Monday, November 24, 2014

Advocates: More homeless told to leave Bristol Twp. camps

Posted: Thursday, November 20, 2014
Cheryl and her husband, John, would prefer to sleep in a room, not a camping tent. But they’d prefer the tent to nothing at all.
“It’s cold, it’s miserable out here,” the 44-year-old Bucks County native said. “It’s not like we want to do this, but to survive we have to do this.”
This is living in a tent along with 2 dozen other homeless people in muddy woods behind a carpet business off Route 13 in Bristol Township, one of the unknown number of homeless camps tucked in the woods of Lower Bucks County.
The couple has lived there since May. Before that it was the county’s homeless shelter. Before that they lived in their car. Before that it was Cheryl’s sister’s house. And before that it was John’s father’s home in Florida. They haven’t lived in their own place since 2012, after John, 51, lost his job, the couple said.
Now their latest home is in danger of foreclosure by Bristol Township officials. According to a local homeless advocate, they’ve been told the camp must disband by the end of the month. Where they’ll go next is unclear.
Residents of another smaller homeless camp along Maple Beach were also recently warned to find another place to pitch their tents immediately. All but two of those seven residents had relocated to parts unknown as of Thursday, according to Bristol businessman Joe Nocito, founder of the Warming Hearts Project. The Bristol nonprofit organization helps the homeless by collecting clothes to keep them warm, hygiene products and more.
Already this month, Bristol Township and Bucks County officials issued eviction notices to about 25 homeless people living in about five camps in the Lower Bucks area. The evictions have strained the handful of local advocates for the homeless who help those living outdoors.
The latest eviction notices were issued earlier this week by Bristol Township Zoning Officer Glenn Kucher, Nocito said. Kucher referred questions to township Manager Bill McCauley, who referred questions to Bristol Township Fire Marshal Kevin Dippolito, who then referred them to Bristol Township Police Lt. Guy Sava.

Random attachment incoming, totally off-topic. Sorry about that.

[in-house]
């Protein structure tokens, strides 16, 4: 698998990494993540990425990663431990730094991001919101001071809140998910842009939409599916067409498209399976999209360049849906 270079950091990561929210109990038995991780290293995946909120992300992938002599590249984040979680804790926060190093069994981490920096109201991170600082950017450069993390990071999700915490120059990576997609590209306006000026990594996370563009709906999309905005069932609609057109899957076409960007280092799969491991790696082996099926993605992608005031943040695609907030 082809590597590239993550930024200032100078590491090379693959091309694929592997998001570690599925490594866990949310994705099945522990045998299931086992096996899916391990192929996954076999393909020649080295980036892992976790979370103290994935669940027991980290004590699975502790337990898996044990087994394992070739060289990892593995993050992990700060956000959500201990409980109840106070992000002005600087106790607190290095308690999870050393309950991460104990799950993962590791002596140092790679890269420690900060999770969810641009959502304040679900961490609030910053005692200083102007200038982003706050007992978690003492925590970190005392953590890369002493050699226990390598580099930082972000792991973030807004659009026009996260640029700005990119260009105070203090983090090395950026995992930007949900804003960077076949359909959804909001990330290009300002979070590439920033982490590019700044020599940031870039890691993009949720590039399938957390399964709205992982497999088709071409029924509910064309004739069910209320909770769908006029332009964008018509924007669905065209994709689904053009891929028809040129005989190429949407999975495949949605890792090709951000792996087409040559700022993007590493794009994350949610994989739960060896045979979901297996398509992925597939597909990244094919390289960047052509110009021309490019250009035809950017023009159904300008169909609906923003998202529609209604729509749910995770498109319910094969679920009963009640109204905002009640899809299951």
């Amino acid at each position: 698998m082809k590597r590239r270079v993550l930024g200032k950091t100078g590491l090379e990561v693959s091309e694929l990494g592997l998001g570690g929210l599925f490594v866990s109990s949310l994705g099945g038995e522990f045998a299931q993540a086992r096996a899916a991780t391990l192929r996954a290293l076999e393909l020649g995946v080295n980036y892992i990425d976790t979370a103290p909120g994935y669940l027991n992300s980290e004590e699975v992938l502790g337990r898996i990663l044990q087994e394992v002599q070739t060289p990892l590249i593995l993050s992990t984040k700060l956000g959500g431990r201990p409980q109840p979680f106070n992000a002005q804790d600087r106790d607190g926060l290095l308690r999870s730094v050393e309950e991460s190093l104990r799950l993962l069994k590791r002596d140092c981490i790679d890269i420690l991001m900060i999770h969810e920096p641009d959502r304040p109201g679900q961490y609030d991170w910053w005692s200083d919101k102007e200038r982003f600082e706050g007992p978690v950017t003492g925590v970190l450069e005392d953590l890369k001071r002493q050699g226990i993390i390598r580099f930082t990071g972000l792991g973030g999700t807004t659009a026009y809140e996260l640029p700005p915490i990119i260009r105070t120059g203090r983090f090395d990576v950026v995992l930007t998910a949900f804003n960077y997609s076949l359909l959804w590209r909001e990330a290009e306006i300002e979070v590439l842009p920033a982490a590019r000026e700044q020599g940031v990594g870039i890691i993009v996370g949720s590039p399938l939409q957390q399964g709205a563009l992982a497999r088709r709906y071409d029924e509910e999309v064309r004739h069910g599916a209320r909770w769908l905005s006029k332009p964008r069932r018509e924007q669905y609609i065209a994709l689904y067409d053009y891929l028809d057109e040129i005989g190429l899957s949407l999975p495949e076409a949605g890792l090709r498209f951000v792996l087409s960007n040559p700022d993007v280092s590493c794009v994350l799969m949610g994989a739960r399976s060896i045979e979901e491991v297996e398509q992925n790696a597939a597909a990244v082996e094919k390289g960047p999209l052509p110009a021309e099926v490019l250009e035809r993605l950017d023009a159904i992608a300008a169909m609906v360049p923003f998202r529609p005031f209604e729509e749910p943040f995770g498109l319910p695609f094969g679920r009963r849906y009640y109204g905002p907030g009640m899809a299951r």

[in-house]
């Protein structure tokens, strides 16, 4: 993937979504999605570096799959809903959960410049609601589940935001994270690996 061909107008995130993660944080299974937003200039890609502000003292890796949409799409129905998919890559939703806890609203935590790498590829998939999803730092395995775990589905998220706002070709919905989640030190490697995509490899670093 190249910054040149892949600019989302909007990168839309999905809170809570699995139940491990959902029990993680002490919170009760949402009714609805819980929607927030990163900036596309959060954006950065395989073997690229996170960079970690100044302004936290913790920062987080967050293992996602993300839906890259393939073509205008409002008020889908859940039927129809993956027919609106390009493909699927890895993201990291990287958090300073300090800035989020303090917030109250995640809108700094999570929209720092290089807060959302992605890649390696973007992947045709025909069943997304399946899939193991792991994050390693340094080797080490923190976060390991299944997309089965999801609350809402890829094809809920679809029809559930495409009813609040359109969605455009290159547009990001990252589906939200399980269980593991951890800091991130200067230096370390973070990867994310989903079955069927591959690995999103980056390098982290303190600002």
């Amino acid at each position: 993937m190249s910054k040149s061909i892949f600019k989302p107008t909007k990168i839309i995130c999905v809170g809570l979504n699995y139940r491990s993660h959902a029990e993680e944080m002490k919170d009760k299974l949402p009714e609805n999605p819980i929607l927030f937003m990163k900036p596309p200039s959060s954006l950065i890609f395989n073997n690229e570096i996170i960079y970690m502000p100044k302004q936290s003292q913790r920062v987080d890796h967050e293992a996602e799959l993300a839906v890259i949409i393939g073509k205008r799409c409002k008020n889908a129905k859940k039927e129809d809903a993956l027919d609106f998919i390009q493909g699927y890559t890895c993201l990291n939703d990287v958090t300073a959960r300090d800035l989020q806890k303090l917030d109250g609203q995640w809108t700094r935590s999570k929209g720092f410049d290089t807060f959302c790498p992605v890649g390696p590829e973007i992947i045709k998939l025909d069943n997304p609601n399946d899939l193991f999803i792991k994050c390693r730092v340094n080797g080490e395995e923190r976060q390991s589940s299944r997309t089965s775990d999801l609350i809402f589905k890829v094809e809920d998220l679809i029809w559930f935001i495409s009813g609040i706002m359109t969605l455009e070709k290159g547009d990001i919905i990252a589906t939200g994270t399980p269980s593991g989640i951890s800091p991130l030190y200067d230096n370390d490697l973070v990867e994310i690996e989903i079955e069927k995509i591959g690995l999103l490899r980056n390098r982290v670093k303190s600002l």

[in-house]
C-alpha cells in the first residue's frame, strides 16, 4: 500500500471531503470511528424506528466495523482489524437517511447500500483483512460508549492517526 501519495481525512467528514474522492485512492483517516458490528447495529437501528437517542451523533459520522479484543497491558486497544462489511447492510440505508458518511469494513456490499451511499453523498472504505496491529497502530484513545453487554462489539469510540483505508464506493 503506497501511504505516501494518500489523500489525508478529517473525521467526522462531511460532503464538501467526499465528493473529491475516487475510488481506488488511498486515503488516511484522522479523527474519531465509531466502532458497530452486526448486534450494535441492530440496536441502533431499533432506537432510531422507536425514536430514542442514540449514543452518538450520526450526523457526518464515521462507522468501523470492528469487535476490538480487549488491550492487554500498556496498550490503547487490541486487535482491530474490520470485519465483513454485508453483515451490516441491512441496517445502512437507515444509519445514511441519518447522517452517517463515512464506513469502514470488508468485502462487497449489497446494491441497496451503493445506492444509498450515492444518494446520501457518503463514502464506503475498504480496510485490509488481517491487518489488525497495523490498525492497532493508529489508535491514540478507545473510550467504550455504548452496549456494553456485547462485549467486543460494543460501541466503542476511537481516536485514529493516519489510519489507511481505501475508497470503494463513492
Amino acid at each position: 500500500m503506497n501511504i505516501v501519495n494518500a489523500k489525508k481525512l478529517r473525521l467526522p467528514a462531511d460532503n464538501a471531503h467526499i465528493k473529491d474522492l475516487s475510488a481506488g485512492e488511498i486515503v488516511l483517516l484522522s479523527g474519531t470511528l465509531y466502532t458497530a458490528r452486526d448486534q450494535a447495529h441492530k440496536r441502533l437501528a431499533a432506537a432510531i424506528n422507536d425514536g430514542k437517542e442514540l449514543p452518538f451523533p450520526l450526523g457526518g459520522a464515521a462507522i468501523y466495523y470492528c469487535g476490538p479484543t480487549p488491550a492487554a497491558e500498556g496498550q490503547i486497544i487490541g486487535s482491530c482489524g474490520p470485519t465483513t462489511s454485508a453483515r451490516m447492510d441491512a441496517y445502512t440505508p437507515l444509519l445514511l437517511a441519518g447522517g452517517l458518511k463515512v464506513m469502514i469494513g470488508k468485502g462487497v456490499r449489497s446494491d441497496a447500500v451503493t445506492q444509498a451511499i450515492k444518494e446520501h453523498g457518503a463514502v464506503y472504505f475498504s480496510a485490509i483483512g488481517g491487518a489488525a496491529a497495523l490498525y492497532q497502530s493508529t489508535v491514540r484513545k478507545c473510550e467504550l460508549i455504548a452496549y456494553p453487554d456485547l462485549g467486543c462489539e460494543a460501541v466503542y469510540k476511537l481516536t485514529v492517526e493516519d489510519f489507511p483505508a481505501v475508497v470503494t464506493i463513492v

But Sava said on Thursday that he wasn’t aware of any decision to remove the so-called Michael’s Camp behind the carpet store, which has existed on and off for years.
Nocito claims he has spoken to the property owner — who also owns the carpet business — and was told he has no problem with the homeless staying there. The newspaper was unsuccessful in attempts to reach the property owner Thursday.
Sava did acknowledge that neighbors have complained about rowdy behavior among some of the camp residents.
“The neighbors are a little fed up,” he said.
Homeless campers say that no one has come back to complain to them.
The homeless campers claim its outside troublemakers who are causing problems and bringing unwanted attention to their living situation.
“Why doesn’t the township come back here and see for themselves?” said Cheryl’s husband, John.
They maintain they’re ordinary people experiencing bad luck, bad health and bad past decisions.
Jessica, 37, one of the newest residents, has lived in the homeless camp for about a month. Like other residents there, she learned about the camp through other homeless people. She wants to find a room to rent with her boyfriend, who has a job and lives at the camp.
At the moment, her other big worry is the thyroid cancer for which she was diagnosed with last year has returned. She recently felt a lump in her shoulder blade, but can’t see a doctor until next month. She had to quit her job and get public assistance after she got sick, she said. She then lost her apartment.
“Especially with health problems, struggling with diabetes, cancer and being out of work,” she said. “It’s hard not having a job, not being able to pay bills.”
The camp consists of a dozen tents, some fortified with heavy tarp banners promoting banks or local TV stations. Two cats — Midnight and Pudge — keep residents company. There are two barbecues, a fire pit and a communal outdoor patio set. A camping shower is set up above a lawn chair.
A 50-year-old former Quakertown resident, who didn’t want to give her name, has lived at the camp behind the carpet store since July after her time ran out at the county’s emergency homeless shelter. Her adult son is still at the shelter, but his time runs out soon and he’ll be joining her outside, she said.
She and her son are both Type 1 diabetics, she said, adding she has run out of glucose test strips and her insulin is running low, too. She also is nursing a broken elbow that left her arm in a sling.
Both she and Jessica said that they are on the housing waiting list through the Bucks County Opportunity Council, but they’re told the wait is five to eight weeks.
Cheryl, too, has her health problems. Last year while living in Florida she underwent surgery to remove part of her intestines and reproductive organs and was left with a colostomy bag and $200,000 in medical bills, she said. She changes her colostomy bag once a month at her sister’s house, but she has also changed it in her tent, though it’s not sanitary, she acknowledges.
Her husband says he is looking for work but can’t find anything despite experience in construction and warehouse work, including operating a forklift and parts assembly.
“We’re not dirty. We’re not filthy. We’re not all drug addicts. We’re not all alcoholics,” Cheryl said. “We are actually just people trying to survive and live and get through our problems, our health issues, bad luck, things that are hard to survive.”

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